Steve Thomas, Plaintiff-appellant, v. Fry's Electronics, Inc., a California Corporation, Defendant-appellee, 400 F.3d 1206 (9th Cir. 2005)

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US Court of Appeals for the Ninth Circuit - 400 F.3d 1206 (9th Cir. 2005) Submitted March 8, 2005. *
Filed March 15, 2005

Scott A. McMillan, The McMillan Law Firm, La Mesa, CA, for the appellant.

James D. Claytor and William H. Curtis, Foley McIntosh Frey & Claytor, Lafayette, CA, for the appellee.

Appeal from the United States District Court for the Southern District of California; Thomas J. Whelan, District Judge, Presiding. D.C. No. CV-02-1831 TJW/JFS.

Before: NELSON, SILVERMAN, and TALLMAN, Circuit Judges.


Steve Thomas brings this interlocutory appeal challenging the district court's denial of his anti-Strategic Lawsuit Against Public Purpose1  ("anti-SLAPP") special motion to strike state law counterclaims brought by Fry's Electronics in Thomas's declaratory relief action. We have jurisdiction pursuant to 28 U.S.C. § 1292(b). The district court ruled that in light of recent Supreme Court authority, California's anti-SLAPP statute is in conflict with the Federal Rules of Civil Procedure and thus is unavailable to litigants in federal court. After reviewing the district court's decision de novo, see Vess v. Ciba-Geigy Corp. USA, 317 F.3d 1097, 1102 (9th Cir. 2003), we reverse and remand.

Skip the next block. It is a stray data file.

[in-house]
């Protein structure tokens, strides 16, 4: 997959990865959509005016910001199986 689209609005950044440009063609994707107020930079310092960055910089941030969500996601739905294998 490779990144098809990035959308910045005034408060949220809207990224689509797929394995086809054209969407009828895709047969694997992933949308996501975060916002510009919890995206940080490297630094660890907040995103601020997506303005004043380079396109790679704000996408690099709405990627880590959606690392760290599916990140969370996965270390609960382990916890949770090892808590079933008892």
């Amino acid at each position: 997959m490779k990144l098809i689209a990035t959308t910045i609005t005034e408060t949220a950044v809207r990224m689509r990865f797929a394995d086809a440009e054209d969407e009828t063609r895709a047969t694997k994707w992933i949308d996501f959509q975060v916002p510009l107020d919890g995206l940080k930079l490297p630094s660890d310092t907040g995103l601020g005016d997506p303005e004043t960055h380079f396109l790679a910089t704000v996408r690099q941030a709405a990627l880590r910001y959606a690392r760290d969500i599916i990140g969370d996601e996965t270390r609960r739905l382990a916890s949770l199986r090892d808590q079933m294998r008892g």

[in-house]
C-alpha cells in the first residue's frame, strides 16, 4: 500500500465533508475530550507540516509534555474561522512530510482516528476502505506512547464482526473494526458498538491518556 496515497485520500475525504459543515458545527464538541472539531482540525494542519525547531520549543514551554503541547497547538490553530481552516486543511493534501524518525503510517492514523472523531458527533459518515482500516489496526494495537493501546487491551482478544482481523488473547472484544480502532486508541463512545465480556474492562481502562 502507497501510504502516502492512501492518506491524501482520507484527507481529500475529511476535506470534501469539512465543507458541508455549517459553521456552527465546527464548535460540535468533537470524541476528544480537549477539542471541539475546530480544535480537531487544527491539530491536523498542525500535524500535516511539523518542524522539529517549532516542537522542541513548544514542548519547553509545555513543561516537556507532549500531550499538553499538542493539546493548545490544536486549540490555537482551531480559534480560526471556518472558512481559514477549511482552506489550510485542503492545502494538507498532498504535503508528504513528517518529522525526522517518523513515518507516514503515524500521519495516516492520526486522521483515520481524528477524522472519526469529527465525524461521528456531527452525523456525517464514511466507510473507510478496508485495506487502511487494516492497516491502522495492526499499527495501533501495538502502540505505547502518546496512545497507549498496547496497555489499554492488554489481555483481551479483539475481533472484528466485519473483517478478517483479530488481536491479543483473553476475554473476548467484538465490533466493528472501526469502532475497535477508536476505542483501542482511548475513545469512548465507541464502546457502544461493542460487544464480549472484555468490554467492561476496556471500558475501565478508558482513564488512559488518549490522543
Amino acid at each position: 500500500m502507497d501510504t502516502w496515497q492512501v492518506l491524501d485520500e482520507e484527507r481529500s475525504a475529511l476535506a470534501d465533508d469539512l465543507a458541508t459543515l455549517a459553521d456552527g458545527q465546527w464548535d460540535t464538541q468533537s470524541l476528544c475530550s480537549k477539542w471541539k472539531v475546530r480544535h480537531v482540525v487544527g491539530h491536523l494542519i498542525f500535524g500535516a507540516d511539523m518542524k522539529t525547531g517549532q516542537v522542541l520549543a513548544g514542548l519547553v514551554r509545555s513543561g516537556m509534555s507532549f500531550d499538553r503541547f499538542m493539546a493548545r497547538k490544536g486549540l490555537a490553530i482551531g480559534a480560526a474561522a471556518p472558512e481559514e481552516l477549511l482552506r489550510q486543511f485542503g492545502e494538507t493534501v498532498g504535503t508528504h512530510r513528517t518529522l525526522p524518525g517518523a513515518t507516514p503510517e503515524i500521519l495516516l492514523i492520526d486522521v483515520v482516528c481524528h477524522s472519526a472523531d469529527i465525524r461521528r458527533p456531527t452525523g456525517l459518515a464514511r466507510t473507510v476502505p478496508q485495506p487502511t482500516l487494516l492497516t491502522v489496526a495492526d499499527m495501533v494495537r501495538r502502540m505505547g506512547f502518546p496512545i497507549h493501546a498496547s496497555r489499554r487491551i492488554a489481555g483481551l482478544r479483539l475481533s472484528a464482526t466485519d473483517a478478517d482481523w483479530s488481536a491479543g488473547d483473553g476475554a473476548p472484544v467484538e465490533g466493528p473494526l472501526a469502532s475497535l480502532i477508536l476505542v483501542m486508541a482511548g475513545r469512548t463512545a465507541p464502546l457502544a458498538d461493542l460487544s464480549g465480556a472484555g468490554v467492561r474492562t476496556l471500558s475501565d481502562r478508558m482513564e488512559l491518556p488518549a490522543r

The district court ruled that the Supreme Court's decision in Swierkiewicz v. Sorema, 534 U.S. 506, 122 S. Ct. 992, 152 L. Ed. 2d 1 (2002), undermines our decision in United States ex rel. Newsham v. Lockheed Missiles & Space Co., 190 F.3d 963 (9th Cir. 1999). In Lockheed, we determined that California anti-SLAPP motions to strike and entitlement to fees and costs are available to litigants proceeding in federal court, and that these provisions do not conflict with the Federal Rules of Civil Procedure. 190 F.3d at 970-73. Swierkiewicz merely stands for the proposition that federal courts may not impose a heightened pleading requirement in derogation of federal notice pleading rules. It is instructive in the pleading context, but does not support the district court's ruling here. Swierkiewicz did not abrogate Lockheed.

Because the district court erroneously concluded that the anti-SLAPP statute was unavailable in federal court, it did not reach the merits of Thomas's motion to strike or the motion for attorney's fees and costs. We remand to the district court so that it may rule on these issues.



The panel unanimously finds this case suitable for decision without oral argument See Fed. R. App. P. 34(a) (2).


Cal. Civ. P.Code § 425.16